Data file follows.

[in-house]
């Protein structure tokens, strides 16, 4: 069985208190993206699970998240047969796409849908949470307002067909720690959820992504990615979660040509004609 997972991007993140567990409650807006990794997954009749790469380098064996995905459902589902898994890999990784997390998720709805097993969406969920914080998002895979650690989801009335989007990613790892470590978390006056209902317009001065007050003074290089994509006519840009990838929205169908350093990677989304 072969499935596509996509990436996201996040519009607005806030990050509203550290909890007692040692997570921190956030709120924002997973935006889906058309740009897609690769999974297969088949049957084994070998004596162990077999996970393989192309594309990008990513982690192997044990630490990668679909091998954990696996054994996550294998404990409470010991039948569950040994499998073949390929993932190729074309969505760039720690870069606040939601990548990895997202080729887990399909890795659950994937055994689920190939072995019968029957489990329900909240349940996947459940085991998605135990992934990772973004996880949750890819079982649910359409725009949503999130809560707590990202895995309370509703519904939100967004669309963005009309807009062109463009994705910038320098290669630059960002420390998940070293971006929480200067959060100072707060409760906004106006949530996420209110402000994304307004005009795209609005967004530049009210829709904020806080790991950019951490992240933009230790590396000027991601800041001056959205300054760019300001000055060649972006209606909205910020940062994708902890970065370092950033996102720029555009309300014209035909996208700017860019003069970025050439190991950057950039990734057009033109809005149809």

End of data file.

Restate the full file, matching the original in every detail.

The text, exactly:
[in-house]
């Protein structure tokens, strides 16, 4: 069985208190993206699970998240047969796409849908949470307002067909720690959820992504990615979660040509004609 997972991007993140567990409650807006990794997954009749790469380098064996995905459902589902898994890999990784997390998720709805097993969406969920914080998002895979650690989801009335989007990613790892470590978390006056209902317009001065007050003074290089994509006519840009990838929205169908350093990677989304 072969499935596509996509990436996201996040519009607005806030990050509203550290909890007692040692997570921190956030709120924002997973935006889906058309740009897609690769999974297969088949049957084994070998004596162990077999996970393989192309594309990008990513982690192997044990630490990668679909091998954990696996054994996550294998404990409470010991039948569950040994499998073949390929993932190729074309969505760039720690870069606040939601990548990895997202080729887990399909890795659950994937055994689920190939072995019968029957489990329900909240349940996947459940085991998605135990992934990772973004996880949750890819079982649910359409725009949503999130809560707590990202895995309370509703519904939100967004669309963005009309807009062109463009994705910038320098290669630059960002420390998940070293971006929480200067959060100072707060409760906004106006949530996420209110402000994304307004005009795209609005967004530049009210829709904020806080790991950019951490992240933009230790590396000027991601800041001056959205300054760019300001000055060649972006209606909205910020940062994708902890970065370092950033996102720029555009309300014209035909996208700017860019003069970025050439190991950057950039990734057009033109809005149809």